A long, long time ago (sometime last fall), one of my fellow editors at KQED radio asked if I’d be interested in doing a story for a series on water and power in California. The series would look at the close relationship between water and energy in the state: on one California needs to move immense quantities of a very heavy substance over very long distances, and that requires a lot of power; and on the other, a lot of water is needed to help generate power.
To go back to last fall: Yes, I was interested. And today, a mere seven or eight months later, we have the first part of the series. If you wonder what I sound like climbing a steep hill with 60-some pounds on my back, it’s a must-listen.
So, although I haven’t been posting much the past little while; or at least I haven’t been posting much here. I’ve been doing some blogging and chatting and other social media stuff, both officially and unofficially, for my employer, a public radio station in San Francisco.
The two weekends before this, I did a live blog for the San Francisco 49ers NFL playoff game against the New Orleans Saints and then a sort of hybrid live blog/chat for the 49ers game against the New York Giants last week (along with a couple other posts before and after each game).
Then this weekend, when our newsroom was unstaffed, things started to happen in Oakland. The Occupy Oakland movement, which had been evicted from the plaza outside City Hall after repeated clashed with police and other authorities, had announced its intention to go out and seize a vacant building in the city. Its target was a shuttered convention center near downtown. Yesterday was “move-in day,” and a crowd I’ve heard estimated at 1,000 to 2,000 showed up for a march across downtown to take over the, building, which they said they wanted for a meeting space and social center. The police were ready for the move and blocked the takeover. All they had to do then was deal with the crowd of demonstrators. When push came to shove, as seems inevitable in Oakland, protesters threw stuff at police, police fired tear gas and rubber bullets, etc., and before the dust settled, 400 people had been arrested.
I sat down early in the story and started following what was happening through online sources and writing it up on yet another live blog. Along the way, I decided to try an experiment with Storify, a platform that essentially allows you to build a running narrative of an event or subject using online media–Twitter and Facebook posts, blog entries, video, audio and photos from whatever online source you can find. The result is embedded below. One surprise: It actually kind of took off in a minor way, traffic-wise. It became the featured post on the Storify home page and was also picked up by an Oakland community news blog. Anyway, here’s to experimenting (and yes, many questions of journalistic practice are raised by all these tools and the ability to become a one-person newsroom. I’m thinking about all that):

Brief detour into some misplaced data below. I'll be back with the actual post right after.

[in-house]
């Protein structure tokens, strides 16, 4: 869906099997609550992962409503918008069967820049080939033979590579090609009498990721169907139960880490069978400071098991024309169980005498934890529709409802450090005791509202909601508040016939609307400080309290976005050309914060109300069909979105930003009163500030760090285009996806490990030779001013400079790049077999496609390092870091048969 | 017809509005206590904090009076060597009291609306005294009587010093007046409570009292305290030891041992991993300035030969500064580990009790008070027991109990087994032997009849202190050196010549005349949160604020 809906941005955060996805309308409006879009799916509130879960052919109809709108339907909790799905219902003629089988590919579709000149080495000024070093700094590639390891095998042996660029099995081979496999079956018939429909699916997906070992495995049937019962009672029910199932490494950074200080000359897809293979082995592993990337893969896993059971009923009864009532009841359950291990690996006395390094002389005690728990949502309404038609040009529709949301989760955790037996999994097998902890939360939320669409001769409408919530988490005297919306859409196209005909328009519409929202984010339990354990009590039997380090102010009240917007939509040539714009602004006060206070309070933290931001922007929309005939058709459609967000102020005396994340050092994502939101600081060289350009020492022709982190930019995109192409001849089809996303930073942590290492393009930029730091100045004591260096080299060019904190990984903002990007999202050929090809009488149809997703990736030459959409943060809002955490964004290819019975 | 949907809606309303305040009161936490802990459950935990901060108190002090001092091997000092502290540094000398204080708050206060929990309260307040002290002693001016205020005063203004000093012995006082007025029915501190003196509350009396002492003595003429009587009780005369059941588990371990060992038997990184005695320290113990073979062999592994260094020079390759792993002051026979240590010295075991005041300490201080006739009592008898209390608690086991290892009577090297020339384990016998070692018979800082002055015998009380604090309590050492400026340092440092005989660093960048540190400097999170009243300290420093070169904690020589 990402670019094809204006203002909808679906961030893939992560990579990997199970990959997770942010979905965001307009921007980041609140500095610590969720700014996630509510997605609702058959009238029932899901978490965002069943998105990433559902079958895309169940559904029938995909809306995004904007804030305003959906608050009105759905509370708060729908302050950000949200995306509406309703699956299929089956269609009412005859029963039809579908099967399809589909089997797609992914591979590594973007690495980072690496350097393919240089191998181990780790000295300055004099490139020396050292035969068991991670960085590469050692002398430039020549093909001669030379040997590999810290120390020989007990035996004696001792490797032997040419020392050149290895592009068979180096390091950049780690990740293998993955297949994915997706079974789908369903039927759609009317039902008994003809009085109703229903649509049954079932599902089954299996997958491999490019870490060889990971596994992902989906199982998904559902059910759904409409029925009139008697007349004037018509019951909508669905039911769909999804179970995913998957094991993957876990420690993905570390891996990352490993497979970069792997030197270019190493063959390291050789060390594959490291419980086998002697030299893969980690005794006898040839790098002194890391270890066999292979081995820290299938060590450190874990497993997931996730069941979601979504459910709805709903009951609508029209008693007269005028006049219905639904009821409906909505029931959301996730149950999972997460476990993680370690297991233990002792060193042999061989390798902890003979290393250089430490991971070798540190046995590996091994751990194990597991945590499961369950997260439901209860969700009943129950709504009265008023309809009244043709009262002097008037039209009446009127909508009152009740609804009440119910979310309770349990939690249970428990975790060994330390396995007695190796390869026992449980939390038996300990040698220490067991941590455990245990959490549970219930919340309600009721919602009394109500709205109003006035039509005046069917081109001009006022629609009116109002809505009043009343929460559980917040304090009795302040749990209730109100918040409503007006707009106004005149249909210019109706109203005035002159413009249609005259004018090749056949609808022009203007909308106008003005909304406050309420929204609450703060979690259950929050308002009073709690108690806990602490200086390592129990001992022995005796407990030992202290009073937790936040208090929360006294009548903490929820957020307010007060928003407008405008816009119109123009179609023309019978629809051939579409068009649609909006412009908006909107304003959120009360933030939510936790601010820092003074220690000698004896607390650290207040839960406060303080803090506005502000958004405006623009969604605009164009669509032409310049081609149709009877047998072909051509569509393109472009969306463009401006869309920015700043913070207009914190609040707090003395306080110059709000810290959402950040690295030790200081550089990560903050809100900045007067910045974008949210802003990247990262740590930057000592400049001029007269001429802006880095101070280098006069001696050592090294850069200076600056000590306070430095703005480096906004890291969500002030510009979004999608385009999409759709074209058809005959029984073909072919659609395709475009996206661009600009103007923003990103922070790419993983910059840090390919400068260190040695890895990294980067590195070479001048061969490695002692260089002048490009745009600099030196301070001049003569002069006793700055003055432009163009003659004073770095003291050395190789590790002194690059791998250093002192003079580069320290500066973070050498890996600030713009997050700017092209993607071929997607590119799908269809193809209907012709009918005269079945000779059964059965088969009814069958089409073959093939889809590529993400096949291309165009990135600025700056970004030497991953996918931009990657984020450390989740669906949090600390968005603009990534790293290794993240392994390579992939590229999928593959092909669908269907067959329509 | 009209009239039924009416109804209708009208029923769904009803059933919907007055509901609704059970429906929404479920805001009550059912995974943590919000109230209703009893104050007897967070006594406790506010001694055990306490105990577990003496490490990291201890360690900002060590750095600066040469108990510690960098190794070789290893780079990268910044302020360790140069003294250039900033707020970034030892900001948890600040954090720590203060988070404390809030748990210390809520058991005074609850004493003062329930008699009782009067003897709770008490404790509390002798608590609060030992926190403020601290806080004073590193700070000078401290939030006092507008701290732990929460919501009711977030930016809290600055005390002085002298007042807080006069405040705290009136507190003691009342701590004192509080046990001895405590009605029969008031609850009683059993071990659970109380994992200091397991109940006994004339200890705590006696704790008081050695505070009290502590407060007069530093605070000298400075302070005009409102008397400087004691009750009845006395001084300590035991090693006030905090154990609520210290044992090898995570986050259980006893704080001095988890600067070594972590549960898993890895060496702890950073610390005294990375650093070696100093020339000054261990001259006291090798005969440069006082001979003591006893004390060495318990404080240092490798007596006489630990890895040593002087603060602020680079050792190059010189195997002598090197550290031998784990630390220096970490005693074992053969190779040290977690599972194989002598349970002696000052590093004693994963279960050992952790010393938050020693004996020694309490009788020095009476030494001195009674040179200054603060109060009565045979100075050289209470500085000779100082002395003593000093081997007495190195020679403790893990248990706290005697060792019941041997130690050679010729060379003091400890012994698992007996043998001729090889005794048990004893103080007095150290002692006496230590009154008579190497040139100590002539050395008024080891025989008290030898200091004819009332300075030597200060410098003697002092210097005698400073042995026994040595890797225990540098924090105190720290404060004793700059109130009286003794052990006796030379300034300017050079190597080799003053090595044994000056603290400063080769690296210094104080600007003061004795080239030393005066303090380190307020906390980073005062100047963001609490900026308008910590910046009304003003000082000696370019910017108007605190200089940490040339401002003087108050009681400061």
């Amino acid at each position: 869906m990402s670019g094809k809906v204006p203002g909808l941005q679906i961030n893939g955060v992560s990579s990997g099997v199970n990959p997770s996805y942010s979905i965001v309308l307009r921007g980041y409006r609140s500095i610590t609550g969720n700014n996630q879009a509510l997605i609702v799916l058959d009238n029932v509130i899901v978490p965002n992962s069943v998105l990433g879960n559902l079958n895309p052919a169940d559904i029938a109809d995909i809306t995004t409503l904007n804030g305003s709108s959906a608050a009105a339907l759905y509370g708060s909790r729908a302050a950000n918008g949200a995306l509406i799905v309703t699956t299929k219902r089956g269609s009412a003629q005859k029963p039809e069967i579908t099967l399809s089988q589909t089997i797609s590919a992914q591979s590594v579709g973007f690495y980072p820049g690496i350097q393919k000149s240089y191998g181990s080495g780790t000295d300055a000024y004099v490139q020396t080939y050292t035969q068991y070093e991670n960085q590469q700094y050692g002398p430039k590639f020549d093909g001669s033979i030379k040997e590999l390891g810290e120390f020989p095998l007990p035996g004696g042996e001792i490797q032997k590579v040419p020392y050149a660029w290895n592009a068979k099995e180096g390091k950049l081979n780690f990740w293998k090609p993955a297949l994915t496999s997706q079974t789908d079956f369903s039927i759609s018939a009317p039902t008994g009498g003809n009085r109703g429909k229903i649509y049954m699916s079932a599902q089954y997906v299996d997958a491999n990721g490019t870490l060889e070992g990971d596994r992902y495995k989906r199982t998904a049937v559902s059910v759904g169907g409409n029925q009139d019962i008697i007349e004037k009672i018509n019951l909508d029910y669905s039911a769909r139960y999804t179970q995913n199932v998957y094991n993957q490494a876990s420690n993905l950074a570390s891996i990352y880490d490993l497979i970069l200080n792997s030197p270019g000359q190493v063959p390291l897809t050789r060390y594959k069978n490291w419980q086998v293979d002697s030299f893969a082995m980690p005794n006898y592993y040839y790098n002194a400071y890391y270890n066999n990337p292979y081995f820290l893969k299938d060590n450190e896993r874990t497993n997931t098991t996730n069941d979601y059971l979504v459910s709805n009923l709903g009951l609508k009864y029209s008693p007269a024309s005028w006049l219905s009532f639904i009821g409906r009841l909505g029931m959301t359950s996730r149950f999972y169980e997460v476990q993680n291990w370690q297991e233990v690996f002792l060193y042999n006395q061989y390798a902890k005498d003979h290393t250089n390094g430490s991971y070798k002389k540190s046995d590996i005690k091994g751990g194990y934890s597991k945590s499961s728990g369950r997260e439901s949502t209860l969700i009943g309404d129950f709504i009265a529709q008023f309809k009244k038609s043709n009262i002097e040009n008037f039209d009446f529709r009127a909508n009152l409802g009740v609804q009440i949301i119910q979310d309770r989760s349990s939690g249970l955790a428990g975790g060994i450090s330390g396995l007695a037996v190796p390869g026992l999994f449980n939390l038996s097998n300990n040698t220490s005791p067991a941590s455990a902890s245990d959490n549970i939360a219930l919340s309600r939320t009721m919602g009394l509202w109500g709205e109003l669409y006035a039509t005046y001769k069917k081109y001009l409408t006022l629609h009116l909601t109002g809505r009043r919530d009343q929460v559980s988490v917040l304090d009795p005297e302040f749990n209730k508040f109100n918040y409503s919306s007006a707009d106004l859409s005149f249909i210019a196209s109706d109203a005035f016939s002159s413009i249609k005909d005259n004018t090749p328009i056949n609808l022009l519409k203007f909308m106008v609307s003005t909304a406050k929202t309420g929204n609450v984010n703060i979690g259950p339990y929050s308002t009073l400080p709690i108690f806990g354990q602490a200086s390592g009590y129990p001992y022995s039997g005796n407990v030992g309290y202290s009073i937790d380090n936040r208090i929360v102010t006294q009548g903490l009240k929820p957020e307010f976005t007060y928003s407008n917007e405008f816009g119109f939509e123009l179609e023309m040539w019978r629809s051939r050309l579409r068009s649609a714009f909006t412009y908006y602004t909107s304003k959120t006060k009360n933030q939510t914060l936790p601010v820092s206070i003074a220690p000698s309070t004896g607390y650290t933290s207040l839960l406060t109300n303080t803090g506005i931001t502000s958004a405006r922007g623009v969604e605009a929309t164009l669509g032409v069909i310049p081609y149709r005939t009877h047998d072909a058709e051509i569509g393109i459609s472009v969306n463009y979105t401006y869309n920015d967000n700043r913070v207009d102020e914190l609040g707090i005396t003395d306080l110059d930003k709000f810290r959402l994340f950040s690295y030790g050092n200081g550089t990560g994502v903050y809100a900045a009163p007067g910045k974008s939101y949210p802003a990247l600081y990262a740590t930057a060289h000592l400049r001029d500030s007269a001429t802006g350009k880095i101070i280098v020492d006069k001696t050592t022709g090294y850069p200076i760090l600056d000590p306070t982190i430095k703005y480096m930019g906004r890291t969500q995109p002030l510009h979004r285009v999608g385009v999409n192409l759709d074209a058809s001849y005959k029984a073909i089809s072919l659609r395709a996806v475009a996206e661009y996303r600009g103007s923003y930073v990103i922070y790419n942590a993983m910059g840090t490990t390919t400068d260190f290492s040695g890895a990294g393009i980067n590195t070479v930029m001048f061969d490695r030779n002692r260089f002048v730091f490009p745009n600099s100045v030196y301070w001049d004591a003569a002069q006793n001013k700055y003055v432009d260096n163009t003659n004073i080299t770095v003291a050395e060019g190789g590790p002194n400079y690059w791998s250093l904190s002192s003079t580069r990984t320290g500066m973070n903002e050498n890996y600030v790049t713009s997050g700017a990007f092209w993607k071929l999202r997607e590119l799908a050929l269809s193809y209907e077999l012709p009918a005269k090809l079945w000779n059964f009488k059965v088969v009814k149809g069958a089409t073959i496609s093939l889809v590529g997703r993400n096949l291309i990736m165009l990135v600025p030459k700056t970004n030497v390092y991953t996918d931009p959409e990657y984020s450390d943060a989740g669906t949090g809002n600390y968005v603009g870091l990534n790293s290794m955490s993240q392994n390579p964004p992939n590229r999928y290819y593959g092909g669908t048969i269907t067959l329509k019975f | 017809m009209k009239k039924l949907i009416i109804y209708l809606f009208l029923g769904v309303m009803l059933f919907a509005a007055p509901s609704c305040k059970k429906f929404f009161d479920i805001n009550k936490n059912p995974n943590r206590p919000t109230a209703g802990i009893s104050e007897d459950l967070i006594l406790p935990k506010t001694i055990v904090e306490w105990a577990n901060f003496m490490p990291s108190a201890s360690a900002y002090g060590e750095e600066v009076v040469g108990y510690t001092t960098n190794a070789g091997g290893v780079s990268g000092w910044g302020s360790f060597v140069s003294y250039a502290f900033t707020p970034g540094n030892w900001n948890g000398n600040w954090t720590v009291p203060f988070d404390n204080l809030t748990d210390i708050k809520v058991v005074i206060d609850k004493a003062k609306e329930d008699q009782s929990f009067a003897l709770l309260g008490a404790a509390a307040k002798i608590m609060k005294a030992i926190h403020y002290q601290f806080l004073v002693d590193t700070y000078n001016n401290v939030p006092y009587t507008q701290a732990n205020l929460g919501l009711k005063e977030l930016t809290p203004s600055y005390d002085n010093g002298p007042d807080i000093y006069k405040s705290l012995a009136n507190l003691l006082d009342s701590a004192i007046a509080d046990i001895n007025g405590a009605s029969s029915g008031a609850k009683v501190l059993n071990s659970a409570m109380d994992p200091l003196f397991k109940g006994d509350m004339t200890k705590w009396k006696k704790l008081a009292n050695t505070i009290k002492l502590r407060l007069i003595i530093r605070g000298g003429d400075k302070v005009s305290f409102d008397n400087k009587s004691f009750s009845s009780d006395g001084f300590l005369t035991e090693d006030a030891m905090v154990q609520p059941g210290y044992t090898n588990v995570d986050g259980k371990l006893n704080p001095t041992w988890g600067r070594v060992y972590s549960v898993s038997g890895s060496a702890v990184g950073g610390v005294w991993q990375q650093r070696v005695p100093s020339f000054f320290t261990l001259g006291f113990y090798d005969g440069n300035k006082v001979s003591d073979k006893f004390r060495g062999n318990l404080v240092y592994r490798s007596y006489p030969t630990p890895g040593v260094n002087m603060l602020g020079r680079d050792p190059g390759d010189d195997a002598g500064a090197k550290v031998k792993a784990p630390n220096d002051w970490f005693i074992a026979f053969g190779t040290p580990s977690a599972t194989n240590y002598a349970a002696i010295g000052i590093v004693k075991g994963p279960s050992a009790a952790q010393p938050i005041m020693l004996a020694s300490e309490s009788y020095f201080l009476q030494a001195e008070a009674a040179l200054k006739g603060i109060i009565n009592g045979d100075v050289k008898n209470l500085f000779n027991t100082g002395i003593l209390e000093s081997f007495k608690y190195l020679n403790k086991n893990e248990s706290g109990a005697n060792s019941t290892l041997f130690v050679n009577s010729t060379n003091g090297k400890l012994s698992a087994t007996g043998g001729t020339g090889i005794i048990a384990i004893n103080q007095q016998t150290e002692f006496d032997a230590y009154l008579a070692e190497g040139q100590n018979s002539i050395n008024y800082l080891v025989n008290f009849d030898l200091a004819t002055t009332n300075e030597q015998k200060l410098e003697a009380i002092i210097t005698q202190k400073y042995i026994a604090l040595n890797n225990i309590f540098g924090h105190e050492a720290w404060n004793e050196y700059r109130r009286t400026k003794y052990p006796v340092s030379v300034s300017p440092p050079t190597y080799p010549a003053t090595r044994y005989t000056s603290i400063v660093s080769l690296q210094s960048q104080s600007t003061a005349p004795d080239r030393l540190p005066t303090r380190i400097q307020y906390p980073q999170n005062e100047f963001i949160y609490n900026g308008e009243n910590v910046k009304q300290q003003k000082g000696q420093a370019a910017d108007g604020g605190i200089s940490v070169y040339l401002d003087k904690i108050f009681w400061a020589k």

I have a sense of when I’ve stayed on one topic too long, and this is one of those times. But bear with my carrying on about Tioga Pass just a few minutes longer. As mentioned (and pictured) earlier (and then mentioned again, elsewhere), I drove up across the pass last week on a blitz-style Yosemite tour with my nephew Max. I also brought a sound recorder along and wound up talking to people we met along the way, and that led to a radio story that aired Thursday morning on KQED’s “The California Report.”. Oddly, because of a problem with the The California Report site, the link to our airing of the story is still acting weird for me. story. But the piece also aired on KPCC in Los Angeles, and here’s the link to the story as it played there:
OK–that is it for now. Until I get the picture that Max shot of me walking around wearing shorts on the frozen lake.
That title makes me think: "Booger by Moonlight." But that's a different story altogether.
So: Last Thursday night, we were following our usual custom of watching the local news (if for no other reason to catch one or another of the occasional on-air snafus that add up to must-see TV). About 15 minutes in, one of the anchors cut in with word of an 8.8 earthquake off the coast of northeastern Japan. One of the odd things I have set up via an email account is U.S. Geological Survey reports of Pacific earthquakes, so I'd been aware of a series of sharp quakes in the region that seemed to kick off with a 7.2 quake. Within a few minutes, the Thursday evening (Friday afternoon Japan time) quake magnitude was updated to 8.9 and eventually 9.0. Having gone through a handful e of 6-point shakes and a 7-pointer that was centered 60 miles away but was strong enough to wreak havoc in the central Bay Area, 9.0 is unimaginably powerful.) Soon, the channel was showing pictures, though not very clear ones, of an unidentified city location where, in the distance, you could just make out a flow of water (my guess it was a view of the tsunami just beginning to flow into Sendai, a city of 1 million on the northeast coast). After seeing that, I called my son Eamon and daughter-in-law Sakura–her hometown is about 50 miles north of Tokyo and 180 miles from the quake epicenter–to ask if they'd heard about the quake. They hadn't, yet, but immediately got on the phone to try to reach Sakura's family (they were all fine, though the shaking had been quite strong where they were and lots of stuff inside their home had come crashing down).